Android 12 is very close to launch, with the final Beta 5 having just landed. Google is finalizing the changes for the new Android version, so we have a better sense of what to expect when the final version arrives toward the end of summer. In fact, Google has teased that Android 12 will launch in "the coming weeks."
Our verdict? Android 12 is no minor tweak, introducing an overhauled interface, and a bunch of new features. We'll walk you through the highlights and let you know which phones can run Android 12 right now.
Here are the major changes awaiting you as Google readies Android 12, based on the Android 12 betas and Google's own presentation about the software update.
Android 12: Release date and betas
Google used to tie the release of the new version of Android with the launch of the latest Nexus or Pixel phone, though the company has gotten away from that pattern in recent years.
The last two versions of Android came out in early September — Android 10 on September 3, 2019 and Android 11 on September 8, 2020. (The latest Pixels didn’t arrive until a month later in both cases.) Despite the pandemic interfering with Android 11’s development cycle, Google still hit that September mark.
That said, it’s very likely that Android 12 will also arrive in September this year, though Google hasn't set an official date. A timeline posted on the company's developer site indicates a release toward the end of the third quarter of 2021 — that's the end of September.
On February 18, Google released the first Android 12 Developer Preview. With it comes a lot of new developer-focused features, including the Platform Stability milestone. Google wants to have Android 12 stable by August 2021.
As of May 18, the first beta of Android 12 is live for several devices, including Pixels. The second beta, available now for installation manually or via OTA, introduced most of the Material You features as well as some bug fixes. Betas 3 and 4 added other new features Google talked about at I/O — and here's how to get the Android 12 bubbles Easter egg!
Android 12 Beta 5 landed on September 8, which is the final beta for the new OS version before the final release. It's the last chance for developers to ensure that their apps are ready for primetime. You can also now get Android 12 on your Pixel 5a will Beta 5.
A new leak courtesy of XDA Developers' editor-in-chief Mishaal Rahman claims that Android 12 will officially launch on October 4. That leak ended up coming true to an extent. Android 12 is live in the Android Open Source Project, but the update for Pixels is missing. Google says it's coming in the next few weeks, which might be a first for Pixels — these phones have typically always gotten the new Android update on Day One.
Android 12: Features
Listing every single new feature coming in Android 12 would take up a lot of space, but we can highlight the important changes coming to your Android phone. Google has more in-depth information for you if you'd like to dive deeper.
We're really excited for some of these changes— others will be critical to the continual maturation of Android.
New UI: The biggest change to Android in several years arrives with Android 12. We're getting a whole new Material You UI and it's very exciting. The system now pulls accent colors from your wallpaper for a light theming and a more unified look. You can also now tweak Material You's theming options yourself. There are changes to the notification shade and Quick Settings, as well.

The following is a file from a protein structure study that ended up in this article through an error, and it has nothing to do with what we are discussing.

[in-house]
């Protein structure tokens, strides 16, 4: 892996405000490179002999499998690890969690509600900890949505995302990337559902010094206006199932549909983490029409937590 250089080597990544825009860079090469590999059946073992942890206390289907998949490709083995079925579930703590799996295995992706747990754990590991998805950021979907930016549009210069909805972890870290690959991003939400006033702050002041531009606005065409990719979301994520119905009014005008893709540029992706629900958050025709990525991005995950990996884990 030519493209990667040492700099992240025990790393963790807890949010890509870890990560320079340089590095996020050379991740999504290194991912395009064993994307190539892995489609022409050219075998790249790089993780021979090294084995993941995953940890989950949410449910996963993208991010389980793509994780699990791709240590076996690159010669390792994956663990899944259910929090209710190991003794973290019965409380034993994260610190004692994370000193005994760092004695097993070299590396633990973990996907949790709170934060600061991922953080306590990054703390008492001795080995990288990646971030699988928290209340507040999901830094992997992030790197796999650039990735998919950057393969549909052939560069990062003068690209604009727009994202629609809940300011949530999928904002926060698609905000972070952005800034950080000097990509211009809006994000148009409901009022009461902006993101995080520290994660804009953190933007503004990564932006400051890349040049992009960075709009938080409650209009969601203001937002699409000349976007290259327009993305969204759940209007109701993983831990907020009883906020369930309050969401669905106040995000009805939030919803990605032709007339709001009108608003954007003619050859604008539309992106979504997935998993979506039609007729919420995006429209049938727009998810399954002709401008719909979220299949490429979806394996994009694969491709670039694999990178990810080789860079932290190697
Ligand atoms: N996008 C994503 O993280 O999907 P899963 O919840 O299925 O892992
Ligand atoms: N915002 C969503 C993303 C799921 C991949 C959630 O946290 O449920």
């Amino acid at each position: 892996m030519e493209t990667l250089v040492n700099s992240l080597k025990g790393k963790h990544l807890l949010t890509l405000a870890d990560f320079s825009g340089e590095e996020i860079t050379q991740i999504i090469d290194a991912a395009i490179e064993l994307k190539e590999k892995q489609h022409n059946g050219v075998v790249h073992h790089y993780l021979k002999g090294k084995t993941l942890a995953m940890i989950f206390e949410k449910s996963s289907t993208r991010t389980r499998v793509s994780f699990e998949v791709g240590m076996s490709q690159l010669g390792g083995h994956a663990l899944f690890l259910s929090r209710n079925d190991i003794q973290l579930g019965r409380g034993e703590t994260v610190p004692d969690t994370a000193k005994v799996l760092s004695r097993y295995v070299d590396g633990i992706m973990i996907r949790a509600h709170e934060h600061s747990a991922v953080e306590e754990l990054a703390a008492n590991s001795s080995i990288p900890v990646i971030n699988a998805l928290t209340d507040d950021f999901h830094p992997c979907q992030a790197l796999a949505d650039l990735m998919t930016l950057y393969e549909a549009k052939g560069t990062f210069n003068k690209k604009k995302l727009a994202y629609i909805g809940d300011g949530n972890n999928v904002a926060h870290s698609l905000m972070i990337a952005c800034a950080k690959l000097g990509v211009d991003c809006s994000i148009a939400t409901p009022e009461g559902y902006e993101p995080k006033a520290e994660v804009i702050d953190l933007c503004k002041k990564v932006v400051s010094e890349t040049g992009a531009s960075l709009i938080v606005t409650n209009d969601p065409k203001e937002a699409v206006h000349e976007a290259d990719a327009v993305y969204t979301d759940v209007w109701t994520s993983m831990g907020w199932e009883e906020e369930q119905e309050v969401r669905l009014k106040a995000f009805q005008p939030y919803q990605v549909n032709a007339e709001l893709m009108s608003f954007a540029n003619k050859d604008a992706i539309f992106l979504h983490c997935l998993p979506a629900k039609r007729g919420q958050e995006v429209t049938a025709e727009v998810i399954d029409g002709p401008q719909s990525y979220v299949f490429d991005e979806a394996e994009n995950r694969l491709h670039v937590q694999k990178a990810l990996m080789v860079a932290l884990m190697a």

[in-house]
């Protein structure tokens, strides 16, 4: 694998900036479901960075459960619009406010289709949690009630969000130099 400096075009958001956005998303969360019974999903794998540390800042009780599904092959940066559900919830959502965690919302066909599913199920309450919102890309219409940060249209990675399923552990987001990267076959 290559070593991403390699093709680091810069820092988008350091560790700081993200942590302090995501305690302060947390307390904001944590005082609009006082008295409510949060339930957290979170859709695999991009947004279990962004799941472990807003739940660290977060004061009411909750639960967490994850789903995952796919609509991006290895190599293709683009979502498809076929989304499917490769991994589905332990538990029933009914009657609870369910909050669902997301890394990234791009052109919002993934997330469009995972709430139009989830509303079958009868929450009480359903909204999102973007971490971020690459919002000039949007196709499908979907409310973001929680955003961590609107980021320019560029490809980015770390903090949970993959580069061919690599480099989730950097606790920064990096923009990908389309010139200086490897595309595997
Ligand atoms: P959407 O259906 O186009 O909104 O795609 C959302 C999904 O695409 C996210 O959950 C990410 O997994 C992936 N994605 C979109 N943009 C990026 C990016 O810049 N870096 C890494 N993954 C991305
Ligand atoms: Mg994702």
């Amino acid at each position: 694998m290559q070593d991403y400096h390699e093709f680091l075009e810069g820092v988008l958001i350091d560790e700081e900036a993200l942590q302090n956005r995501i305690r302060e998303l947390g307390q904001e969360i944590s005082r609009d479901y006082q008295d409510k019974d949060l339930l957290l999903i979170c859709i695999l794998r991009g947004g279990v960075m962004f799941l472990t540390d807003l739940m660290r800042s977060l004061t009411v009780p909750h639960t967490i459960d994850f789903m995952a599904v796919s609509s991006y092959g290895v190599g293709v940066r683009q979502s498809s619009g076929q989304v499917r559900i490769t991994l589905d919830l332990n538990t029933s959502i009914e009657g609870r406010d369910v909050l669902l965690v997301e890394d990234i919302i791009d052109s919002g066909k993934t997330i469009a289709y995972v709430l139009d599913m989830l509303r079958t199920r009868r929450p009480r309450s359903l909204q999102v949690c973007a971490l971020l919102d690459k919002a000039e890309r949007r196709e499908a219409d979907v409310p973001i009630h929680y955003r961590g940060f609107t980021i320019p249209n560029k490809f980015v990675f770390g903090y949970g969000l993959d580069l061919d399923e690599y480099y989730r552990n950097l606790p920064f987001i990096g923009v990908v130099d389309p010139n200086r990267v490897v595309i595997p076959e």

Specifically, you'll get bigger, rounder bubbles in the notification shade. Google calls this look "more intuitive and playful," but the practical effect is that it's easier to see things at a glance. And quick actions is likely why you've summoned the notification shade in the first place.
Widgets, too, are getting a makeover in Android 12. It will be up to app makers to adopt them for their own software, as iOS developers have done for widgets on the iPhone, but the ones that Google has created certainly look big, round and informative.
Our Android 12 interface guide goes into greater detail on the big visual changes Google is introducing here.
Quick Settings improvements: Speaking of Quick Settings, Android 12 lets you do a lot more from that menu, including accessing Google Pay and Home Controls for connected devices. In fact, Google claims that you can control "practically the entire operating system with a swipe and a tap."
A new way to launch Google Assistant: In the build up to Android 12's release, we had heard Google was planning to add other methods for activating its digital assistant beyond just saying, "Hey, Google." Google confirmed that a long press of the home button now launches Google Assistant. And it looks like Google has removed the old swipe from the corner gesture to trigger Assistant in Beta 3.
Better performance and power efficiency: Thanks to under-the-hood improvements, Google says that things should be more fluid in Android 12. Specifically, Google claims to have reduced the CPU time needed for core system services by up to 22% and the use of big cores by the system server by up to 15%. This should result in more responsiveness in day-to-day use as well as longer battery life.
What's more, the Android 12 beta specifically has features designed to ensure long term battery health. Phones plugged in for extended periods of time will be capped at 80% charge. Overheating phones will also have their charging speed throttled to help keep battery temperature under control.
Scrolling screenshots: It's here, finally! Android 12 supports scrolling screenshots, letting you capture more in one go instead of having to resort to multiple images. It's available in the third Android 12 beta and while it's really nice, though it still needs some work.
Privacy: Google is taking a hard and fast approach to privacy with Android 12. While we haven't seen something on the level of App Tracking introduced in the recent iOS 14.5 update from Apple, we are seeing Google take things more seriously.
There's a new privacy dashboard where you can see what apps accessed which permissions. The look draws on a bit of design from Google Fit of all things, and from what we've seen so far, it's an exciting feature if you're concerned with what your apps are doing.